I first met Gaurav at the Outlook Traveller Responsible Tourism Awards in Delhi where he was a gold medalist! He is the inspirational figure behind The Folk Tales, which started in 2013 with the aim of offering travelers a chance to experience life in rural India by integrating tourism with socially and environmentally responsible initiatives at grass root level. Stays in local homestays which are self-managed by locals and hands-on activities designed to give a deeper experience of the local culture. They works in diverse destinations from Rajasthan to Uttarakhand and from Punjab to Meghalaya, guests can now stay with locals and foster deep and meaningful connections with the local community.
1.Who you are (naturally!)
I consider myself to be very fortunate. I have travelled in India and abroad which has given me the opportunity to live and interact with people from different cultures. I think it has helped me get a wider view of life and respect for people with varied perspectives (not that I am a zen master. I too have those brief heated moments when the perspectives don’t match). I like to invest more time in nurturing relationships, be it family or professional because at the end of the day it is the people who matter. My business relationships are much more to me than a cheque. I like to live the life of a minimalist, and put as little stress on our natural resources as possible. I only buy things that are necessary and are sustainably sourced. If I am running a company that believes in sustainable tourism, I need to practice that in my life first. I also practice meditation because it helps me remain well balanced. For spiritual and environmental reasons, I also keep my diet mostly vegetarian.
- What inspired you to create your business?
A weekend holiday break in rural Rajasthan. I wanted to move on from my IT job which had run its course and was looking for a bigger purpose where I could earn a living yet contribute to society. Village travel wasn’t well known back then. Homestays, storytelling experiences, cultural immersion were all alien terms. The tourist hubs were over burdened (which they still are to a large extent). I thought that travellers really needed to see and experience other aspects of India outside the cities. After that trip, I realized that people of India in general are great hosts. All they needed was a support structure and some training to run small homestays and tours in their villages. We started as a homestay booking platform, but then moved on into running end-to-end customized tours. That way we could add more value socially, economically and environmentally to local communities. Currently we have an inventory of multi-day and single-day tours in west, north, and north-east India which we almost always customize based on individual client’s requirements.
- An anecdote which epitomizes your India?
India is seldom driven by rules and systems. Indians are driven by emotions, and things have to be a movement here to become successful. Currently, the Indian environment and wildlife are going through a tough time. Its conservation has to become an emotional movement.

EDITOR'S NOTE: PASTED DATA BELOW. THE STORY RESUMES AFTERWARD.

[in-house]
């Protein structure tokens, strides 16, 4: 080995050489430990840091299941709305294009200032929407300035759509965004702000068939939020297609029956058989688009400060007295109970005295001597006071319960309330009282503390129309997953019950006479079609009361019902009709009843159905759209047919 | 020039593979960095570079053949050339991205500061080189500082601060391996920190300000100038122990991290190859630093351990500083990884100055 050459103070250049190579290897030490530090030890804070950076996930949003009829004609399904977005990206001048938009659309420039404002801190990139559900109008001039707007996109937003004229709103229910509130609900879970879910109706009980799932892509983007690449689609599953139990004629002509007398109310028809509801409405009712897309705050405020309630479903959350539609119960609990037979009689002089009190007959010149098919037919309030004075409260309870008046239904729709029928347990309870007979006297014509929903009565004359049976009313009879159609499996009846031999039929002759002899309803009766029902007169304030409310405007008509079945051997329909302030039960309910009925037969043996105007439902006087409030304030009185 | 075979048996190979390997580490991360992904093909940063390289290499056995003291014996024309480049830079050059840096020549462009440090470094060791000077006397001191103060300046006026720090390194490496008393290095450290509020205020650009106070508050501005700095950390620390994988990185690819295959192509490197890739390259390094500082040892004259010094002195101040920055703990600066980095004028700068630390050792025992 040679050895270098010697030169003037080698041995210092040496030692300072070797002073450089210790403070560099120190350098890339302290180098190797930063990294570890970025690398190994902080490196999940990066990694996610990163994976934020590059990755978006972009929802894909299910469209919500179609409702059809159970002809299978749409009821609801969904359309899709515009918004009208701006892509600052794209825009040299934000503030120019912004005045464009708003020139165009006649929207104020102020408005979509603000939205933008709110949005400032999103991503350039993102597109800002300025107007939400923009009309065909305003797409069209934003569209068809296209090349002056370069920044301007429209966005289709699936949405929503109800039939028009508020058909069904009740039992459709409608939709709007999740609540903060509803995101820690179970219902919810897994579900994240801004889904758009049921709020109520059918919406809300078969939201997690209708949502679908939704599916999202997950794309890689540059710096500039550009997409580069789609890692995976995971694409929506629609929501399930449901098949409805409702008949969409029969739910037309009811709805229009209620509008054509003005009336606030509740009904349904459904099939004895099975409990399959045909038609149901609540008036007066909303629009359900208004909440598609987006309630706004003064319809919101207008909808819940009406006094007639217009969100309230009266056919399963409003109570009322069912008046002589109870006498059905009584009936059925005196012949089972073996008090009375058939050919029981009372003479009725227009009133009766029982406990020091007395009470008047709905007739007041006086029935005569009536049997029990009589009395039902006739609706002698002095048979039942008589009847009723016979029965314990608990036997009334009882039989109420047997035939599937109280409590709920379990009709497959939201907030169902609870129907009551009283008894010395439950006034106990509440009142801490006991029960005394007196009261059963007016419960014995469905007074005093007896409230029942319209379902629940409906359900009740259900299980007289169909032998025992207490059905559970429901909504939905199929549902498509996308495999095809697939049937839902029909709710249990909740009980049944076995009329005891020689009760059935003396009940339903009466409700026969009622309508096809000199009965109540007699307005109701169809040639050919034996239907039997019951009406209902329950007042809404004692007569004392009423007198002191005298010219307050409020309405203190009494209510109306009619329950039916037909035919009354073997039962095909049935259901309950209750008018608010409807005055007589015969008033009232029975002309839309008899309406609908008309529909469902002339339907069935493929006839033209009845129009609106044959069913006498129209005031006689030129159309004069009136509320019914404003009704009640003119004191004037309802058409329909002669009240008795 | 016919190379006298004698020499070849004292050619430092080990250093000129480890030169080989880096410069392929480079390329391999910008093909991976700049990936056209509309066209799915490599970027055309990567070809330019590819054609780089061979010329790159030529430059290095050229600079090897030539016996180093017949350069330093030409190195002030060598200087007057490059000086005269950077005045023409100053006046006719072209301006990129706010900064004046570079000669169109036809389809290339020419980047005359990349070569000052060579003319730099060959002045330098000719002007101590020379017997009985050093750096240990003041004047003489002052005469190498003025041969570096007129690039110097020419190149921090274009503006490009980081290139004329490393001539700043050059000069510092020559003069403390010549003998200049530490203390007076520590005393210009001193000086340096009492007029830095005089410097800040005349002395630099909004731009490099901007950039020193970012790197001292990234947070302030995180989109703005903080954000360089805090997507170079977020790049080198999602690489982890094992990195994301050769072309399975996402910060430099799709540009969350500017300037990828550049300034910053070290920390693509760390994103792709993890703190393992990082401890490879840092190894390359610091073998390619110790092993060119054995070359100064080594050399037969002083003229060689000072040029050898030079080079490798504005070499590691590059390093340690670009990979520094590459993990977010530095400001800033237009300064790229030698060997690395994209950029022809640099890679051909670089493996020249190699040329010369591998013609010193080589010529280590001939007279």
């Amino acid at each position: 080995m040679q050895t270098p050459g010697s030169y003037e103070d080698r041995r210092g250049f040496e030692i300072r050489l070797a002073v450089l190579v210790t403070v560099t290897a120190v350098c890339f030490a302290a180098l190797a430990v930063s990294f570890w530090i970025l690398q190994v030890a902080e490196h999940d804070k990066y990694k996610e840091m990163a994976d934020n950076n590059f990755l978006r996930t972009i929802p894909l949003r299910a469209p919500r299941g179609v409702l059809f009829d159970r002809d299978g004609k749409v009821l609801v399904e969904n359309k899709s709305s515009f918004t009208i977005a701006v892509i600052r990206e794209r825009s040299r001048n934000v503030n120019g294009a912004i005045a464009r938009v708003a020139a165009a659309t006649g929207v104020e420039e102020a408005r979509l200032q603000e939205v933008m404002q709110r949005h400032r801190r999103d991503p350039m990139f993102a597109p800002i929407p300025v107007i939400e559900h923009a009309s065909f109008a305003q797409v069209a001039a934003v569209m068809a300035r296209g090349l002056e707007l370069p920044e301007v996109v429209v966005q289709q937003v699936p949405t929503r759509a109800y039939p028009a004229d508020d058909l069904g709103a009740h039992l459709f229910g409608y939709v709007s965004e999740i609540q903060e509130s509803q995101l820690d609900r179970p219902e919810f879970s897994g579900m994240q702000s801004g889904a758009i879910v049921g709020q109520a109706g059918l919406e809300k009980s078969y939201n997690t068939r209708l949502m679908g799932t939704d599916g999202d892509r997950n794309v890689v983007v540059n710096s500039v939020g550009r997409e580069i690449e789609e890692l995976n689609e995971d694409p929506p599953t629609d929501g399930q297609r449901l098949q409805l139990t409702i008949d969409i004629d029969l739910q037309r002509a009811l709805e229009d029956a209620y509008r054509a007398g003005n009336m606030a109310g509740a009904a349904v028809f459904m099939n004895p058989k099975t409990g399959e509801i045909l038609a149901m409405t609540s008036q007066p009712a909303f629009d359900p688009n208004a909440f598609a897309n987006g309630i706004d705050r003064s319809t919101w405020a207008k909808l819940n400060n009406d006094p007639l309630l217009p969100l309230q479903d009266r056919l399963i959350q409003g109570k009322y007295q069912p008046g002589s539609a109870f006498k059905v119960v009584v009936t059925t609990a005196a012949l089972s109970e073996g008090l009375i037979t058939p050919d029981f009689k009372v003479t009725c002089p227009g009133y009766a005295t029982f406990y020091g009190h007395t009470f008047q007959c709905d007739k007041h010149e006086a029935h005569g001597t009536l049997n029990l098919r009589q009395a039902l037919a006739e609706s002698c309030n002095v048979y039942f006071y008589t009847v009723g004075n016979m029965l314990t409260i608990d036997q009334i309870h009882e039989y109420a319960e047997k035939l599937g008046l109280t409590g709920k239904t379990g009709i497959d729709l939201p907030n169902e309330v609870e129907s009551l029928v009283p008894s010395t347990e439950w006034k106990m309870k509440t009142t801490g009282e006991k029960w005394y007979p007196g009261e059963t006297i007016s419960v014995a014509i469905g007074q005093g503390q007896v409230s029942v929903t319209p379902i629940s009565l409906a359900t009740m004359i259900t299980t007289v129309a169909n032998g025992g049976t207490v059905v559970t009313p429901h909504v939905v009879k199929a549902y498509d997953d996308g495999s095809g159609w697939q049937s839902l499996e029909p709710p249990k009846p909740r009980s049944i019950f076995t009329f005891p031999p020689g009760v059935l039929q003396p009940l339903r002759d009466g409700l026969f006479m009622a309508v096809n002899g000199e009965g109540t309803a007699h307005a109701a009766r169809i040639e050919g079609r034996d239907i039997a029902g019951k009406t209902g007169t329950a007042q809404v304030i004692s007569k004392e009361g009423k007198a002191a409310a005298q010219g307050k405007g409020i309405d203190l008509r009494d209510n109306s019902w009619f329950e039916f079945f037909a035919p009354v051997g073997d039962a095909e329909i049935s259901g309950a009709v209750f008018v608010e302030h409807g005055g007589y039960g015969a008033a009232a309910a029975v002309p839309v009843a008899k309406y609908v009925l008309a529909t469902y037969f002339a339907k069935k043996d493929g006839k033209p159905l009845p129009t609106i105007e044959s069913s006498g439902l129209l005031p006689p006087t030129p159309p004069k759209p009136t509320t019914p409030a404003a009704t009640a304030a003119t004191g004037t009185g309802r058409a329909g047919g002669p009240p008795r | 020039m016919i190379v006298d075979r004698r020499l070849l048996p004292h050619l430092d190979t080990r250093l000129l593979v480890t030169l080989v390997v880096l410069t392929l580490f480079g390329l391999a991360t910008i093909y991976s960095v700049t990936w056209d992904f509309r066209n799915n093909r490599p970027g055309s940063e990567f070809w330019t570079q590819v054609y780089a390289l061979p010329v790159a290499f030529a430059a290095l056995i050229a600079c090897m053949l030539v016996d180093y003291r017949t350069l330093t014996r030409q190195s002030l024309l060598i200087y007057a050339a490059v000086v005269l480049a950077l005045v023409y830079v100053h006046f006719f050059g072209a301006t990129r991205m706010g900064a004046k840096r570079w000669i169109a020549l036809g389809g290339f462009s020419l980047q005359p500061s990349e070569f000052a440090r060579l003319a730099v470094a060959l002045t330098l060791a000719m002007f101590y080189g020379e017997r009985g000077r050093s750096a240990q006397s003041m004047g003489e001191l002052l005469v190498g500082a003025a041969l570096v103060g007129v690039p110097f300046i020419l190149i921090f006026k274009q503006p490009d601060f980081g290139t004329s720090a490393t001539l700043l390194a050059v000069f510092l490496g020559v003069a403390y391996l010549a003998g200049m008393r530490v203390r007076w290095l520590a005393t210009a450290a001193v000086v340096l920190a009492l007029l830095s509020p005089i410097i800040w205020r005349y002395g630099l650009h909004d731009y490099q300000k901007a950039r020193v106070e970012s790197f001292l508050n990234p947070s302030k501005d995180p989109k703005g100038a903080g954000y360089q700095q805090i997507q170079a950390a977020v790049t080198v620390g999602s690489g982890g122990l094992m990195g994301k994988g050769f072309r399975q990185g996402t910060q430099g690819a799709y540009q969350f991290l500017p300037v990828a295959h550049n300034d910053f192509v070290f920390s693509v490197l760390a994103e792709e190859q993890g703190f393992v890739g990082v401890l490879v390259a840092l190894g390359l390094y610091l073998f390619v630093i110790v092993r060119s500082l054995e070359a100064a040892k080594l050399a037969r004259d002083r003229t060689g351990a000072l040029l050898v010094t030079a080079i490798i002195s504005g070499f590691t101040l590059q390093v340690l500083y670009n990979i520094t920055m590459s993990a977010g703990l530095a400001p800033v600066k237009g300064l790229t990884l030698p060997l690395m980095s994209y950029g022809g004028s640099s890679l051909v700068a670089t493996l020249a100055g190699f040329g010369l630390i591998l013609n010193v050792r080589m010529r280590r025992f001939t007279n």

- One thing that you can’t live without?
People who have stood with me during this journey.
- One thing that you hate?
Boasting. Let your actions and knowledge do the talking.
- If you could change one thing about India what would it be?
Population growth. It has to slow down and reverse. 1.3 bn. people are putting too much pressure on our natural resources and we can’t really be sustainable until we reduce this pressure.
- Who is your greatest inspiration?
First one is my father. He was a natural dreamer who raised himself from a pretty modest background to be a successful person in life, and my mother was the balancing force in his life. I inherit the same tendency to dream and consistently go after them. Second one is my ex-boss from the IT job. He tolerated me when I seriously under-performed and mentored me patiently – even when I resigned to start the company. I think when we are down in the ditch, the people who matter are the ones who still believe in us.
- What is your favourite quote?
Thank you for all that I have.
- I have noticed huge changes in India over the last few years but what is the biggest change you have noticed in India over the last 10 years?
People have now started to think differently as entrepreneurs. They are taking risks rather than following the usual path. This creates a positive environment (even though our media shows otherwise). Entrepreneurs now have more resources and tools to innovate than what was available 20 years ago. The rat race or hamster wheel are no longer the only norm.
- What do you think are the biggest challenges India faces over the next ten years?
Water and ever expanding cities. Water conservation is not rocket science. It needs to become a movement and people need to educate themselves. Reverse migration needs to become faster to reduce the pressure on cities.
- Which is the destination at the top of your bucket list?
Not one country. But a motorcycle trip from India to London is at the top of my bucket list.
- What is the one place you visited that you have NO desire to return to?
Hapoli. That’s one of the worst towns I have visited in Arunachal Pradesh. Another one is Poipet on the Indo-Bhutan border where I had to spend 2 horrendous nights.
- Book or Movie?
I have been a book reader. But now I am more of a movie person. I like dark movies that don’t make it big on the box office, but have very interesting stories and better actors.
- Just for fun! I am doing a survey to find India’s most popular breakfast, what is yours?
Poha with lemon.
- In retrospect, what is the one thing you wish you could have told your 20 year-old self?
Everything happens for good.
You can find out more about the Folk Tales at: https://thefolktales.com/